In Eclogue 3, Vergil flags the rough verses of his quarreling shepherds as alterna, evoking similar songs in aetiologies of early drama in the Georgics, in Livy, and in Horace. These later treatments often set early Italian practices against their foreign (especially Greek) counterparts to interrogate contemporary literary and social concerns. I argue that Eclogue 3—albeit with pastoral obliqueness—does the same, adumbrating a discomfort with indigenous Italian coarseness. My conclusion reassesses the significance of Palaemon’s judgment (e.g., his award of the vitula to both herdsmen) in the context of Roman literary history.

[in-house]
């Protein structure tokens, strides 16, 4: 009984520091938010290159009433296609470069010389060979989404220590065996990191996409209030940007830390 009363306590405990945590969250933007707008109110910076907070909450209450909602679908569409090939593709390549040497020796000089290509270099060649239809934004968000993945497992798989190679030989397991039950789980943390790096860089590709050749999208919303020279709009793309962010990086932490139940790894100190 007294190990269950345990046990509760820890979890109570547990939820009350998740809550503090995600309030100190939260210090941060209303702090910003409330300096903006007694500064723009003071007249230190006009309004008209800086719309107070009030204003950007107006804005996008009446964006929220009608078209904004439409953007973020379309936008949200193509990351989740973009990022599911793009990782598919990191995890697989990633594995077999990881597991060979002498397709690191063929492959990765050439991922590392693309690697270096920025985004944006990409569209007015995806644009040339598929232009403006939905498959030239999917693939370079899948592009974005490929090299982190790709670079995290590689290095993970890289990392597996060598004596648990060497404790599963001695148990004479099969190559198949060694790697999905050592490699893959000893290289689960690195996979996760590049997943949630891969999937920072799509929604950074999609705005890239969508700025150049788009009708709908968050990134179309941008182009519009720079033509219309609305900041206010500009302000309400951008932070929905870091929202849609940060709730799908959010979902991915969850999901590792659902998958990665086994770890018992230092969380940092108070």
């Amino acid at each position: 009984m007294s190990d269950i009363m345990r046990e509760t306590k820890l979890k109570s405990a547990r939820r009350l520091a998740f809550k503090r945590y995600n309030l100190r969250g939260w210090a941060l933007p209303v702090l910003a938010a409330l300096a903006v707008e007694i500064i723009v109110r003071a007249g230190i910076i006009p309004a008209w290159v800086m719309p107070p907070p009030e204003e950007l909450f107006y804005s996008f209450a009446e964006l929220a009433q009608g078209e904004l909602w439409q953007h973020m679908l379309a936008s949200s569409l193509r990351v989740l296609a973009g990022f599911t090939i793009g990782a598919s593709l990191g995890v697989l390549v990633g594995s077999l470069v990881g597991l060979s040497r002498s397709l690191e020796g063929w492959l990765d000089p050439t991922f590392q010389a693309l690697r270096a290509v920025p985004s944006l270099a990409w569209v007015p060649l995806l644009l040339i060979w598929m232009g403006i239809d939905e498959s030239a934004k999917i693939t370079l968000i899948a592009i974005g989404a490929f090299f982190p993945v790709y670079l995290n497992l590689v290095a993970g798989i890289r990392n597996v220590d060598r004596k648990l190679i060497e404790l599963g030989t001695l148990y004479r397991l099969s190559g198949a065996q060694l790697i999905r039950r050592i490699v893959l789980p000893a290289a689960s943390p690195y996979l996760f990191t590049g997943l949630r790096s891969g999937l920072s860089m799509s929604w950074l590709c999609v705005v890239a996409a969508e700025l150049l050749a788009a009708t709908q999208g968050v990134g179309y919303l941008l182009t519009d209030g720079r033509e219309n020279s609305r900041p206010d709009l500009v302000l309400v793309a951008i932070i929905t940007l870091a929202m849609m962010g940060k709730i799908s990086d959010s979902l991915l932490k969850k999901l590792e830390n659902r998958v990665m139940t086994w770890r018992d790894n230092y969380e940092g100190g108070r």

John K. Schafer, “Authorial Pagination in the Eclogues and Georgics”
A meaningful and authorial disposition of these works onto the columns of script (paginae) of a papyrus roll can be recovered from their text: 36 lines per column for the Eclogues, 40 for the Georgics. The pagination is an artistic feature of the works: the text mimetically responds to and comments on its column-breaks, investing the column and margins with various figurative valences. Lines at column-breaks are anomalous in several ways. These phenomena are too frequent and rich to be coincidental; at least some early copies of the text will have borne this arrangement.

Amanda Coles, “Between Patronage and Prejudice: Freedman Magistrates in the Late Roman Republic and Empire”